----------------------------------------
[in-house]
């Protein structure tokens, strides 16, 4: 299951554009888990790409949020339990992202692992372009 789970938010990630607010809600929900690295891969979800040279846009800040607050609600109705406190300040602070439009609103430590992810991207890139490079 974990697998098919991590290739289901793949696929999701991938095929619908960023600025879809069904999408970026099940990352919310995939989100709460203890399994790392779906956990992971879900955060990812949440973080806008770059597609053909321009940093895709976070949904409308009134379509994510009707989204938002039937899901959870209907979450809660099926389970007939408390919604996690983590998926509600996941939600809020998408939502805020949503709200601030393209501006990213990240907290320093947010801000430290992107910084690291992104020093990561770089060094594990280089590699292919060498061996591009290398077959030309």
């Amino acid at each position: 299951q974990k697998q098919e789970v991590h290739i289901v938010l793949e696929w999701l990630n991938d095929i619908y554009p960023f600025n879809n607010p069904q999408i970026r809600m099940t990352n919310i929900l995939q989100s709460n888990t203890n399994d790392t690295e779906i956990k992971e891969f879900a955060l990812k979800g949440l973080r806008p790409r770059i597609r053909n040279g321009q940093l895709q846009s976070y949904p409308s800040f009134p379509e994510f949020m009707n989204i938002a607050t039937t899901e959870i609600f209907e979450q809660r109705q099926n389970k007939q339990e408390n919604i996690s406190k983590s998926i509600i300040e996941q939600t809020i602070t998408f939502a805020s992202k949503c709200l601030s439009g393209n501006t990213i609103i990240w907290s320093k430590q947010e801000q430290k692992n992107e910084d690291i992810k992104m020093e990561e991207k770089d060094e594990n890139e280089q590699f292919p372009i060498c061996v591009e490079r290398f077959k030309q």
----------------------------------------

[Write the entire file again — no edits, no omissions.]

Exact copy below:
[in-house]
């Protein structure tokens, strides 16, 4: 299951554009888990790409949020339990992202692992372009 789970938010990630607010809600929900690295891969979800040279846009800040607050609600109705406190300040602070439009609103430590992810991207890139490079 974990697998098919991590290739289901793949696929999701991938095929619908960023600025879809069904999408970026099940990352919310995939989100709460203890399994790392779906956990992971879900955060990812949440973080806008770059597609053909321009940093895709976070949904409308009134379509994510009707989204938002039937899901959870209907979450809660099926389970007939408390919604996690983590998926509600996941939600809020998408939502805020949503709200601030393209501006990213990240907290320093947010801000430290992107910084690291992104020093990561770089060094594990280089590699292919060498061996591009290398077959030309």
């Amino acid at each position: 299951q974990k697998q098919e789970v991590h290739i289901v938010l793949e696929w999701l990630n991938d095929i619908y554009p960023f600025n879809n607010p069904q999408i970026r809600m099940t990352n919310i929900l995939q989100s709460n888990t203890n399994d790392t690295e779906i956990k992971e891969f879900a955060l990812k979800g949440l973080r806008p790409r770059i597609r053909n040279g321009q940093l895709q846009s976070y949904p409308s800040f009134p379509e994510f949020m009707n989204i938002a607050t039937t899901e959870i609600f209907e979450q809660r109705q099926n389970k007939q339990e408390n919604i996690s406190k983590s998926i509600i300040e996941q939600t809020i602070t998408f939502a805020s992202k949503c709200l601030s439009g393209n501006t990213i609103i990240w907290s320093k430590q947010e801000q430290k692992n992107e910084d690291i992810k992104m020093e990561e991207k770089d060094e594990n890139e280089q590699f292919p372009i060498c061996v591009e490079r290398f077959k030309q």